Every poem about dogs ends in tears.
Our boy Krypto’s 18-year-long poem ended early this month. He was on our porch on the nicest of Atlanta days, with just enough of a breeze to carry spring in for his last breaths. Our sons, Donovan and Tate, ages 13 and 11, whispered weepy gratitude into his ears as he slipped away. A good death for a good boy — a working dog, and his work, as they say, was done.
Much of that work involved needing an ultramarathoner’s worth of exercise, but that kept the IPAs from adding territory to my gut. Krypto also herded other animals and sometimes people, did some occasional protection detail and set the stage for us becoming a family.
The other great work of his life was teaching. He taught my wife and me how to be parents, and he taught our sons the joys of unstructured play and the art of observation. Like Albus Dumbledore, he did his greatest educating in old age, showing our family how to live with infirmities and without self-pity, and in the end, how dying and dead are different things.
My wife, Sarah, and I believed that Krypto was the first great thing we did as a couple. The rescue outfit described the Australian cattle dog-mix puppy as “not much to look at and getting picked on by the other dogs because he was kind of a jerk.”
And he was indeed a hammerhead, early on escaping our yard and chasing a high school cross-country team until he caught the slowest kid. But he quickly responded to training and copious exercise. Krypto explored the north Georgia woods with us and was a witness to our engagement on the Benton MacKaye Trail. His squared-away self convinced us that we were qualified to repeat the experiment; this time with very small humans.
The pee on the pregnancy-test stick wasn’t dry before Krypto relocated his sleeping spot from the dog bed by my nightstand to the floor next to Sarah. He did the same thing when Donovan’s brother, Tate, came around two years later.
The books about dogs and babies urged us to bring a blanket home from the hospital so Krypto could familiarize himself with Donovan’s scent, followed by Donovan. Krypto was unimpressed.
Although Krypto was outwardly ambivalent, each time Sarah got up to nurse, he followed, sitting at her feet and facing the door, acutely keyed in to her vulnerability. He did so again with colicky Tate 2½ years later. The dog was working harder than ever but the boys moved him down in the pack order, just by virtue of being humans.
The transition from stinky, furious blobs to menacing, pokey toddlers to boys who just wanted to throw a ball or Frisbee all day long took dozens of dog years. Along the way, Krypto took down a prowler who came into the house while Sarah was upstairs reading to the boys. The perp was begging for mercy when I got to him, but Krypto greedily held his ankle. Good boy.
Not long after Donovan and Tate became full partners with Krypto, his interest in athletics began to wane. Cattle dogs tend to slow down around age 13 or so. We had a soft old couch that he’d made his own, and the boys liked to bounce on it and wake him for belly rubs or ear scratches. One day their protector snapped hard at them. He was sleeping more deeply and waking up anxious. It shook us up, but the boys were made aware that not everything in life can go at their speed. A little Prozac in Krypto’s kibble helped, too.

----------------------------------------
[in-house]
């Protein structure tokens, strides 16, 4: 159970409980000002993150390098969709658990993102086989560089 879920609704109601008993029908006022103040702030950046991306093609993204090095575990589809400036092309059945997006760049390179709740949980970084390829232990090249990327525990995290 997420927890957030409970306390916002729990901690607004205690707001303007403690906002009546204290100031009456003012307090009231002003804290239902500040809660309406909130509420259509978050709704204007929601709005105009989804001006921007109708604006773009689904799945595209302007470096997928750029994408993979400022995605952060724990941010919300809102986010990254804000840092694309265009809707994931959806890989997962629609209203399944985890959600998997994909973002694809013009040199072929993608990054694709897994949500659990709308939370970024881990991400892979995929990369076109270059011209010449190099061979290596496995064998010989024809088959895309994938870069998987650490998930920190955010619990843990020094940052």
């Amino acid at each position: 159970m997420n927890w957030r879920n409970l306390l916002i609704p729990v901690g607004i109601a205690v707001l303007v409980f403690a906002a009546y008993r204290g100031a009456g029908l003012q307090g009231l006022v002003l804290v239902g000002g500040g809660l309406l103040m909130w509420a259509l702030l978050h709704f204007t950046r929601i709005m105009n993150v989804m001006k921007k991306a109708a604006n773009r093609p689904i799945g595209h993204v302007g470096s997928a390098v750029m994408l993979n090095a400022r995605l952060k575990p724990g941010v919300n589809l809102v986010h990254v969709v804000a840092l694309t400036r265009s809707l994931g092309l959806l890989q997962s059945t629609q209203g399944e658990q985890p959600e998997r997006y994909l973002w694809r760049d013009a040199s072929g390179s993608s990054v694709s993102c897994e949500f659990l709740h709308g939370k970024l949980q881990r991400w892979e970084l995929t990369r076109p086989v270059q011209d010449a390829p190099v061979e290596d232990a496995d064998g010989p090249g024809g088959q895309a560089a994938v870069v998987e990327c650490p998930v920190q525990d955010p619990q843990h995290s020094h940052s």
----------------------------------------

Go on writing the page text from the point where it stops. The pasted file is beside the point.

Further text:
Krypto’s decline was the one we’re all hoping for: small increments over an extended period preceding a rapid crash, followed by permanent sleep. My sons received regular lessons in patience. Walks took a while so we had to leave earlier for school. Smell became more important to Krypto than locomotion, so the boys came to understand that a walk often meant standing around while he sniffed the world.
Krypto died with the lab work of a puppy; neurological failings were his undoing. Eventually, his front and back halves had trouble communicating, and he moved like a firetruck tiller with no one driving the back end. He needed help down the three steps to get outside. Cue my sons. They listened for Krypto by the door and were always ready to help him outside and wait patiently for him to find just the right spot before assisting him back up the stairs.
There were the requisite indignities and accidents. The boys helped him up and fetched the paper towels. “Krypto never seems to feel sorry for himself,” Tate said one day while doing exactly that over a pile of crap in the hallway. My sons were paying attention to these lessons.
In his last week, Krypto’s mobility cratered and his anxiety resisted the strongest tranquilizers. He kept us up half the night telling us it was time to let him go. I wanted him to die on his own terms but his mighty heart would not quit. Donovan and Tate heard their father blubber his way through explaining what would be our last measure of devotion.
(The surreal experience of watching one’s father cry uncontrollably has been compared to the first time you see Grandma in a bathing suit.)
Krypto taught my boys to accept decline and mortality, so they had no questions for our vet when she arrived with full eyes. The boys were with Krypto on the porch as the vet eased him from his mortal coil. They are different kids and handled the intense emotions in their own ways, but they were present, holding that dog as he left us, telling him how much he’d be missed.
They fell in love with a dog and, as the contract states, they had their hearts broken. They are better people for knowing him, loving him and losing him.
And in the end, my young men carried Krypto from the house for the last time. I have never been sadder or prouder.
Mike Mikula is a cartoonist and writer living in Atlanta.